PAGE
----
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2 firms offering auto insurance to pull out of Alberta market

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Two insurance providers in Alberta have announced plans to stop offering automobile insurance to customers in Alberta.

Aviva Canada on Wednesday said it intends to phase out its home and auto insurance business through Aviva Direct, its direct-to-consumer business, in the province starting in January.

"We had to make the difficult decision to exit as the current environment in Alberta doesn’t foster growth,” Susan Penwarden, Aviva Canada's managing director for personal lines, said in a statement.

Aviva Canada said costs of claims "for many years" have surpassed the premiums they've collected in the province, adding that the cost of litigation is the biggest factor in raising auto insurance premiums in Alberta.

Aviva Direct home and auto insurance is underwritten by S&Y Insurance.

The news comes almost three weeks after Sonnet Insurance said it would stop offering auto insurance coverage in Alberta in mid-December. Customers with Sonnet home insurance policies are not affected.

In a media release June 13, Sonnet said "limited opportunities ... to grow profitably in the current auto insurance operating environment in Alberta were a key consideration in making this decision."

Paul MacDonald, Sonnet executive vice-president for personal insurance, said in a statement the company "will continue to focus its efforts to profitably grow its auto insurance business in other regions in Canada."

Zenith Insurance, which was selling auto insurance policies through Costco, left the Alberta market last year.

Lori Williams, an associate professor of policy studies at Mount Royal University in Calgary, said fewer companies offering insurance products means higher prices for consumers.

"Competition is supposed to have advantages, including greater affordability for those who are buying the goods or consuming the goods in question, and that hasn't been working out," Williams told CTV News Edmonton on Friday.

"Those insurance rates are just becoming one of many things that add to the affordability crisis that many Canadians feel that they're struggling under."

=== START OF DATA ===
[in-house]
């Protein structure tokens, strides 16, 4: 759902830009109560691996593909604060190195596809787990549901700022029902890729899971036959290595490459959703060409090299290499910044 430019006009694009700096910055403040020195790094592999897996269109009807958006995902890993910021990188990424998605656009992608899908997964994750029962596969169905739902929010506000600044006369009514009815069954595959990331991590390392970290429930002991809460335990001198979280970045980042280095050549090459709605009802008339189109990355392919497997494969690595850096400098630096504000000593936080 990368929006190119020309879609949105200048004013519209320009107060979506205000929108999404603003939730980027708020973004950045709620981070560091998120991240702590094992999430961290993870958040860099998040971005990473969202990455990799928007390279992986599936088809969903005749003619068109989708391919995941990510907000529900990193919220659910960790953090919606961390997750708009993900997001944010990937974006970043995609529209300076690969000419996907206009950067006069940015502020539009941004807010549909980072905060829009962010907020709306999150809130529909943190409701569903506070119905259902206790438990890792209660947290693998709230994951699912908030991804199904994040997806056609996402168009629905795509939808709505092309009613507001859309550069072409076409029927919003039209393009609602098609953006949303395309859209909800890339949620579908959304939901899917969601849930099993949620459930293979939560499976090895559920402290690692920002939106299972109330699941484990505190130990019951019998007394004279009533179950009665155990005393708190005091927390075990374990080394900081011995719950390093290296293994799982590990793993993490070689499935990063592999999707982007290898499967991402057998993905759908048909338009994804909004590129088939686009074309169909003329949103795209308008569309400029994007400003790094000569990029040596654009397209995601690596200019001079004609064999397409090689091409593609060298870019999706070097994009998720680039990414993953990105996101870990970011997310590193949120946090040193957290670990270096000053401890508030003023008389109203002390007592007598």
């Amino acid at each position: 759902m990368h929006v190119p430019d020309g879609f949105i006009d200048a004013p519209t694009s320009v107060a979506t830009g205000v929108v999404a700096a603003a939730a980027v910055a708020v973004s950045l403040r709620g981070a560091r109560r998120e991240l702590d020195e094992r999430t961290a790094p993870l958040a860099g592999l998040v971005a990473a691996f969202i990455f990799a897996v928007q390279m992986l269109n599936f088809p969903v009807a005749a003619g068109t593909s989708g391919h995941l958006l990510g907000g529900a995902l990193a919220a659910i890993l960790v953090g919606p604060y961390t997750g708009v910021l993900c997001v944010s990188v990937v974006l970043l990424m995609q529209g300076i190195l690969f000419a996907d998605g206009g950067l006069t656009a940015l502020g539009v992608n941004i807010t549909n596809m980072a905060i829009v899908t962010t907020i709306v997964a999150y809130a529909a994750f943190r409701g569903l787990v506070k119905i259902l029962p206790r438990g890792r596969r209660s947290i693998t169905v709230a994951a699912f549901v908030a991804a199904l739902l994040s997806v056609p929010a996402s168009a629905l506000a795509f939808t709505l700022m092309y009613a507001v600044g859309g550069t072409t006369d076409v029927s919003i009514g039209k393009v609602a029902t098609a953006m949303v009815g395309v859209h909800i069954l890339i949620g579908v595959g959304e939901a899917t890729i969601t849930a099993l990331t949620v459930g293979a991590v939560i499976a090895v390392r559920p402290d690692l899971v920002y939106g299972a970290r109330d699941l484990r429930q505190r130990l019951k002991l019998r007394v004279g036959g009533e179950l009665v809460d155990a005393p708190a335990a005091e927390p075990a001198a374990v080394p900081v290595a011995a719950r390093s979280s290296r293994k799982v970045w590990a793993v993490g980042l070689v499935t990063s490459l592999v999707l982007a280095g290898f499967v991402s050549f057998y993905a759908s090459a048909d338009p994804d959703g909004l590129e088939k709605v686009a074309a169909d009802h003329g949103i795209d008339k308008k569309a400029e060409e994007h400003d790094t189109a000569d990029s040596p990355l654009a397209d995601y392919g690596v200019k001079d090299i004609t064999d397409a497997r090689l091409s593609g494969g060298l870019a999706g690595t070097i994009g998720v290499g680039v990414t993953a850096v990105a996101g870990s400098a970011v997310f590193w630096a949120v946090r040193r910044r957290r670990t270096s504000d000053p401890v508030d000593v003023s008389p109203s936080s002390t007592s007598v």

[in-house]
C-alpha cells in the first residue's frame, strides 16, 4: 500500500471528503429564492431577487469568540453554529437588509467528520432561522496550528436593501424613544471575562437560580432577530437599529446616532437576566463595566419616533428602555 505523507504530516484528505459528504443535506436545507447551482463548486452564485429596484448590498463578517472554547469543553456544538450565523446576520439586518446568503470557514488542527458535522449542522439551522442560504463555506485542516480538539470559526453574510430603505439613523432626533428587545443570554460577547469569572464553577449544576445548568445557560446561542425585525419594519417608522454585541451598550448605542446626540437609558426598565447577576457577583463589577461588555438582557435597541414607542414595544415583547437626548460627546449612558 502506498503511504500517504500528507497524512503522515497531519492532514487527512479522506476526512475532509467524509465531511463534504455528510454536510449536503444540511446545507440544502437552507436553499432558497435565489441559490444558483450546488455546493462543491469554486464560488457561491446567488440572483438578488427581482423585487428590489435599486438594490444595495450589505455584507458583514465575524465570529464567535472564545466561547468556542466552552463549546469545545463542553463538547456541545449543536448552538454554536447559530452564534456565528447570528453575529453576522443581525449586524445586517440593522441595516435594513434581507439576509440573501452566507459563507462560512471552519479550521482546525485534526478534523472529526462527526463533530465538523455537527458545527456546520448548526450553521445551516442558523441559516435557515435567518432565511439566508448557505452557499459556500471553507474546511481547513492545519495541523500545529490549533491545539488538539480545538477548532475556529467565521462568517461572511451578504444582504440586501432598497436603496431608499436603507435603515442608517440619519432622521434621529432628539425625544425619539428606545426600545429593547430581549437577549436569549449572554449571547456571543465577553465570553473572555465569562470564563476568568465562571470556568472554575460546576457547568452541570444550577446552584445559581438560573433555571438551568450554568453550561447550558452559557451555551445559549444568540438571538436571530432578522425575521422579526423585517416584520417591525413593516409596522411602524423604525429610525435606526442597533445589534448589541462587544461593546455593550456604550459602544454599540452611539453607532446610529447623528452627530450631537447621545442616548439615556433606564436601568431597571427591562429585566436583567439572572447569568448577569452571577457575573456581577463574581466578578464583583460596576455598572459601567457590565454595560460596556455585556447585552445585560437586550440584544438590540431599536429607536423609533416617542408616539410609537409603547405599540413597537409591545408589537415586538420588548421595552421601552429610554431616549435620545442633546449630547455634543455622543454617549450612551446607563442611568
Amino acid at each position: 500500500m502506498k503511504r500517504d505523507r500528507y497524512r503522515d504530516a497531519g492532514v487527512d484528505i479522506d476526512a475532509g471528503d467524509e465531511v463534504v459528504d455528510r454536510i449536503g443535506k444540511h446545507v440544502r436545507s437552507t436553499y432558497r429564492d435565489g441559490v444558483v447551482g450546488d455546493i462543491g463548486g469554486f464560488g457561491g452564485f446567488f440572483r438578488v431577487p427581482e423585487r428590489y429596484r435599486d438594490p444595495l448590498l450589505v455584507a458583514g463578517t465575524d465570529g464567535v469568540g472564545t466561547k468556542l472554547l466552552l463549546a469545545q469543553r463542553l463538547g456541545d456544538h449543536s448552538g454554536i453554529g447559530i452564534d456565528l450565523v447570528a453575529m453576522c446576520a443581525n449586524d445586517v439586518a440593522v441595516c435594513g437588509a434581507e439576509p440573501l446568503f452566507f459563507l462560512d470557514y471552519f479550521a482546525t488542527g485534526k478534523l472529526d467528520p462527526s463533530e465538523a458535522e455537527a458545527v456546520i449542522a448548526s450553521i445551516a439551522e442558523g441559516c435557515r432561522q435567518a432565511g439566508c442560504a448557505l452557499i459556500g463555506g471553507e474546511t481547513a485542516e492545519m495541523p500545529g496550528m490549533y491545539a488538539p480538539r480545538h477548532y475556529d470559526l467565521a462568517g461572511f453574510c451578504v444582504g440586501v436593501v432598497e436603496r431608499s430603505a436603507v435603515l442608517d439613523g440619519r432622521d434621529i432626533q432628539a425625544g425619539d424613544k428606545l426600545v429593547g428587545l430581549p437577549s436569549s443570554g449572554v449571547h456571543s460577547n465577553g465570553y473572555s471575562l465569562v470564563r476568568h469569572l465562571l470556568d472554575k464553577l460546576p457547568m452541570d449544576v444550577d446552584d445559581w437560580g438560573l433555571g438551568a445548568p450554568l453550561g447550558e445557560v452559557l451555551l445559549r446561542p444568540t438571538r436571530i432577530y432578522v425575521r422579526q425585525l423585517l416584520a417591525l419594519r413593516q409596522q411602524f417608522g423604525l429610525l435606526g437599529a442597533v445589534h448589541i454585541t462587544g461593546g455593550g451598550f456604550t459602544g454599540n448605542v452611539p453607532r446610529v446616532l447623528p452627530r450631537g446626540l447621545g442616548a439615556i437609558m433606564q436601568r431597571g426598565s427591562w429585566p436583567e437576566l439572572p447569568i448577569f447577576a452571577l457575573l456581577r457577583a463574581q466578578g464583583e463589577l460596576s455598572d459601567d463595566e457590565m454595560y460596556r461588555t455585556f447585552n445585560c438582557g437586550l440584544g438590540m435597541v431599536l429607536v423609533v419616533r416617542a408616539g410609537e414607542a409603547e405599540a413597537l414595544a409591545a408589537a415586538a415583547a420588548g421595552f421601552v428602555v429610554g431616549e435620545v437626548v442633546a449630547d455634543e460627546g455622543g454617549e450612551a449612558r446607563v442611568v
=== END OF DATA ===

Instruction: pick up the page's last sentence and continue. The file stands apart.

Williams said Albertans are paying some of the highest insurance rates in Canada and the highest utility rates nationally, impacting their personal budgets.

"This so-called Alberta Advantage is certainly not being felt when it comes to insurance and utility bills, so here, we've got a real problem in that competition is meant to ensure that the best value is provided to consumers," she said.

"What we're seeing instead is insurance companies, either looking at the uncertainty of the market or the difficulty of getting a return on their investments, deciding they don't want to participate in this market anymore."

Williams said affordability "is top of mind" in Alberta given the impact of inflation over an extended period of time and with more people relocating to the province.

"I don't think it much matters to most folks how things are made affordable, whether it's the free market or government assistance, subsidies or regulation of a particular industry," she said.

"What they want is an affordable life, something that makes it possible to actually pay the bills month to month, and increasingly not just Albertans but Canadians are facing challenges with affordability." 

Justin Brattinga, Alberta's treasury board and finance press secretary, said in a statement to CTV News Edmonton the ministry is "working on long-term reforms to make sure Albertans have access to affordable insurance and to stabilize and sustain the auto insurance industry."

Brattinga said a provincial survey on auto insurance taken by 16,000 people closed June 26, the results of which are now under ministry analysis.

With files from CTV News Edmonton's Chelan Skulski